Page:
This report focuses on the major demographic forces transforming the nation and large metropolitan areas in the 2000s. In this sense, it previews what we will learn from the results of the 2010 Census, as well as supplements those results in important ways. It includes chapters that correspond to nine of the most important subjects tracked by the Census Bureau in its annual American Community Survey, along with the policy implications of the findings.
This report also introduces an emerging metropolitan typology, containing seven distinct categories. These new classifications are based upon metrics of population growth, diversity, and educational attainment as compared to national averages.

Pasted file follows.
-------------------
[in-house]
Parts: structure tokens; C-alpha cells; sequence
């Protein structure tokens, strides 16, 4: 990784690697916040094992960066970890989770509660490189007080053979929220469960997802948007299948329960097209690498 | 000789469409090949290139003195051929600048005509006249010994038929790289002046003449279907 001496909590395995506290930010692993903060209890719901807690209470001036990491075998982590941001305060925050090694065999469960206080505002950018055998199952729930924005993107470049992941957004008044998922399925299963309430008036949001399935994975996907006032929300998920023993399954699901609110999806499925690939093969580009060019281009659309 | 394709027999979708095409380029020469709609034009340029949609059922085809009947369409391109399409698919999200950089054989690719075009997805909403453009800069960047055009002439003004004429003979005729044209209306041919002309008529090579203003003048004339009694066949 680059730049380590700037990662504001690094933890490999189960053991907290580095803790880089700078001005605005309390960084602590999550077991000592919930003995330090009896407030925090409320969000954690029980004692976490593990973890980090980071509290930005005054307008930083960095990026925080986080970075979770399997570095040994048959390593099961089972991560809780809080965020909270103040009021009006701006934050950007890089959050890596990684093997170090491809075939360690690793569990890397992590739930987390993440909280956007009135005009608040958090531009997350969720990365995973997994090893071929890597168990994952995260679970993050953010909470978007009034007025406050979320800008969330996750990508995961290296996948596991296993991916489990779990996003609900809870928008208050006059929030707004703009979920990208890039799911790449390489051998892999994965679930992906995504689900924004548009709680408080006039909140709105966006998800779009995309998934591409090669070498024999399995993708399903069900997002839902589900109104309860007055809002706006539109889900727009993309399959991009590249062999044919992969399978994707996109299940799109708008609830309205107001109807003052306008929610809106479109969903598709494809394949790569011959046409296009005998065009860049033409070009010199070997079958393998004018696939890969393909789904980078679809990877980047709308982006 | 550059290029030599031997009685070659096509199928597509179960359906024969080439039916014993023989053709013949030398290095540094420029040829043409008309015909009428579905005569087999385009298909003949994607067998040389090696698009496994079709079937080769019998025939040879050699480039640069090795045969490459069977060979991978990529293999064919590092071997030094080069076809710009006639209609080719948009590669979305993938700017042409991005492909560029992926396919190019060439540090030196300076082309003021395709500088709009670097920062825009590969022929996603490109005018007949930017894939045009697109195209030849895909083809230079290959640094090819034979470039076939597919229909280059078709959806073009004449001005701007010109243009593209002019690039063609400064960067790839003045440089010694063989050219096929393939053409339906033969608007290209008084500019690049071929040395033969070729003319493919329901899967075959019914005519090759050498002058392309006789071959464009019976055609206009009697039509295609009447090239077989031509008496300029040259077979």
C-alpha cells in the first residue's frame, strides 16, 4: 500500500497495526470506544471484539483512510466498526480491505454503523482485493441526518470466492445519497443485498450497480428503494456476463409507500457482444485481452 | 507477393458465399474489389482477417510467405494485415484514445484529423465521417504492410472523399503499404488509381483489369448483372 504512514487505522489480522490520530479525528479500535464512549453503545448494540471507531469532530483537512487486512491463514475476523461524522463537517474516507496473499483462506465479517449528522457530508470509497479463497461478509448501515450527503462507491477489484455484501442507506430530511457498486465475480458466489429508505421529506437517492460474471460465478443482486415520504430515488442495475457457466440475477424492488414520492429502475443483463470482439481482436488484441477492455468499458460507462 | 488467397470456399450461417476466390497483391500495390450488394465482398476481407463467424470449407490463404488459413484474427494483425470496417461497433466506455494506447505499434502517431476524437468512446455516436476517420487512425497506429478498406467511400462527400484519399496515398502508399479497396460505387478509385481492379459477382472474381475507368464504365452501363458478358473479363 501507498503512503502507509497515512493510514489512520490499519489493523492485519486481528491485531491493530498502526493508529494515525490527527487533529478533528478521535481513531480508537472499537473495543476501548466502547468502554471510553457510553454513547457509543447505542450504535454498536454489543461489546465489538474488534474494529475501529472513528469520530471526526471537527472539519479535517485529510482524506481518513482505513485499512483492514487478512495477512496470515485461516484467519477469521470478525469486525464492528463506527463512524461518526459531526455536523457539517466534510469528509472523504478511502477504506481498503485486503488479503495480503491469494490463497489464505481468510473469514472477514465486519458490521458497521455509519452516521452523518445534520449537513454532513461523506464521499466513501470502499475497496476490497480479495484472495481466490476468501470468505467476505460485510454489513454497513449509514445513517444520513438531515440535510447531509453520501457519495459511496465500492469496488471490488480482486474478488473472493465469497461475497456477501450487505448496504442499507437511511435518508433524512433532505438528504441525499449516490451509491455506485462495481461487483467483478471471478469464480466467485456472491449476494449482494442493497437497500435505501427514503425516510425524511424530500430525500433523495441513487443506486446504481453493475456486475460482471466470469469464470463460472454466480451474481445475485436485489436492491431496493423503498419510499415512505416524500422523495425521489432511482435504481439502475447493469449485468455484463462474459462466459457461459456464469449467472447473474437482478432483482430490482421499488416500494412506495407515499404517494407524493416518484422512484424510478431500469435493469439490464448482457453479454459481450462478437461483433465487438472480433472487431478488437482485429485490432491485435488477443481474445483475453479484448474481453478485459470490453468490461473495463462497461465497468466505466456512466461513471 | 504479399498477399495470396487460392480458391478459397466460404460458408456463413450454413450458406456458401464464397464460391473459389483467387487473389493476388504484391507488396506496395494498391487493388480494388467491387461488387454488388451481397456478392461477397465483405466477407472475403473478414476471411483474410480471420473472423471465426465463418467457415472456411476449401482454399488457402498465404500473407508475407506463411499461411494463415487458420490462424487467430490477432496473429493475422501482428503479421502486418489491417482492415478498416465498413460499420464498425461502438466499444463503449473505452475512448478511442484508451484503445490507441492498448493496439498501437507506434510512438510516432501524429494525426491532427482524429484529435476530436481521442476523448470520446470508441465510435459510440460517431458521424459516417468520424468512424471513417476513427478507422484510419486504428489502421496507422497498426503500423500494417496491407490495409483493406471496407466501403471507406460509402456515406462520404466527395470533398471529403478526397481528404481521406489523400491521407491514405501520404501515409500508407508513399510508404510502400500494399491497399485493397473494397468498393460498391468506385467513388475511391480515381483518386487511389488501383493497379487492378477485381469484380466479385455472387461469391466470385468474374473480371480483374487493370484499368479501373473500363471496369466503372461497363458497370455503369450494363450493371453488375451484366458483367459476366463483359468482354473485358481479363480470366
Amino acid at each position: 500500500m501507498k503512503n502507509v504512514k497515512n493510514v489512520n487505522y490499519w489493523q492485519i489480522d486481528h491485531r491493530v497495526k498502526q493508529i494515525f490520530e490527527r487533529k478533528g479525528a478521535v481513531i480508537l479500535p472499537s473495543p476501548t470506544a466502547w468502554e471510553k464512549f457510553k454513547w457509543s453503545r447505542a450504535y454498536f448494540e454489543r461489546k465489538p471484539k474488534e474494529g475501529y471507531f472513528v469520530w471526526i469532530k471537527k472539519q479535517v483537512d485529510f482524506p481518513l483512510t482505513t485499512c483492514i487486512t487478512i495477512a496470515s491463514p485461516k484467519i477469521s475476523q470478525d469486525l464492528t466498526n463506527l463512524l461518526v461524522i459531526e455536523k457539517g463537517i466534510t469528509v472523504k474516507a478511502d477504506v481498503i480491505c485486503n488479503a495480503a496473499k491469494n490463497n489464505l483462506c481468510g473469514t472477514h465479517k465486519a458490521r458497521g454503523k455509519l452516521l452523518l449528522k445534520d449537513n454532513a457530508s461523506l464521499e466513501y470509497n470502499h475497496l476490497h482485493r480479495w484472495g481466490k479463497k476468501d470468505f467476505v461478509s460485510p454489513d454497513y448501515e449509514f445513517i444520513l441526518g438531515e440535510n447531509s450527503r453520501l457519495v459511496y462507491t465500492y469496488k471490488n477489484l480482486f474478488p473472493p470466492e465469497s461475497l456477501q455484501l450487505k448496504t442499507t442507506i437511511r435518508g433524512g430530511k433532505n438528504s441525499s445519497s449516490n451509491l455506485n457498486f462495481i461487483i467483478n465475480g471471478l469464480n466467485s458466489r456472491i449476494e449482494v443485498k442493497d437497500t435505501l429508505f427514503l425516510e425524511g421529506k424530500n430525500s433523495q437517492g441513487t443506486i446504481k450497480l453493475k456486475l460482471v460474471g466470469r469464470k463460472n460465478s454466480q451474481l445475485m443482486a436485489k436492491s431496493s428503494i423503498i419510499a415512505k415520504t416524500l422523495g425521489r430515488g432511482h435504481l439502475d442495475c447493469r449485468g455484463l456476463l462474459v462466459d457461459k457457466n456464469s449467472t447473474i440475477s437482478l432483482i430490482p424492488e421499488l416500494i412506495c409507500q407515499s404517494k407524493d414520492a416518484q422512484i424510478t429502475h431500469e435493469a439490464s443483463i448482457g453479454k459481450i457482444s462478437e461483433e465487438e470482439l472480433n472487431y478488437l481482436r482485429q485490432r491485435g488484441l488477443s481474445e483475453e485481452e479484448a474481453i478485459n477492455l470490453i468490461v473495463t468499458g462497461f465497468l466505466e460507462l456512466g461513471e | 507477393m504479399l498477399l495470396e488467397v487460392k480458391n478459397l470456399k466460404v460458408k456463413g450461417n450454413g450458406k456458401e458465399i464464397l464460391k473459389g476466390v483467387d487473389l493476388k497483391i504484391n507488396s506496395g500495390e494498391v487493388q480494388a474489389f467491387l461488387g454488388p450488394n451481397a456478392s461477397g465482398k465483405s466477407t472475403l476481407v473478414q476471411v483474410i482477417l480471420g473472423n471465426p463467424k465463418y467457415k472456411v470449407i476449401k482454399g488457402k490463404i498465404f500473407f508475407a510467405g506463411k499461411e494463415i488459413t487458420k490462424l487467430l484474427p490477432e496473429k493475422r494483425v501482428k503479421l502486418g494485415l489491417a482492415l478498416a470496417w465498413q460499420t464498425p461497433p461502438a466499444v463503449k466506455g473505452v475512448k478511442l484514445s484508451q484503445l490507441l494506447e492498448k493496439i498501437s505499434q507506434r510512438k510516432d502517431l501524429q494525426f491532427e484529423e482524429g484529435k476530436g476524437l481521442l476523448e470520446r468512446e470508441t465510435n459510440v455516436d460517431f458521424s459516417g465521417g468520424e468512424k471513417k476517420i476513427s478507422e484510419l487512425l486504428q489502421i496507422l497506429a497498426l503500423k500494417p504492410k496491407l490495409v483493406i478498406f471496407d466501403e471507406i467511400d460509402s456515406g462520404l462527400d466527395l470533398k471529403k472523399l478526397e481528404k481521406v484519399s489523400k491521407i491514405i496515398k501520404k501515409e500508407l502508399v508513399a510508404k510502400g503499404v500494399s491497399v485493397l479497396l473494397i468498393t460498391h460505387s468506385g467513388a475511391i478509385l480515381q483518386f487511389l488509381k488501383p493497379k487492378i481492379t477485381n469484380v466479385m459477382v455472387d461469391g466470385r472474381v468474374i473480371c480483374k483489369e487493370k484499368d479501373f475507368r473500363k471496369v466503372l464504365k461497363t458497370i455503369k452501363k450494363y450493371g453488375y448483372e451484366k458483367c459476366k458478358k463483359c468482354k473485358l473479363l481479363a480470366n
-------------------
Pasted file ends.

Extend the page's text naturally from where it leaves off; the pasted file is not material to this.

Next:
Leaders must be very intentional in raising the skills and education levels of the fastest-growing portions of our population. Our global competitiveness, our innovative capacities, will hinge on our ability to arm Latinos, Asians and African Americans with the skills and tools they need to thrive in our economy.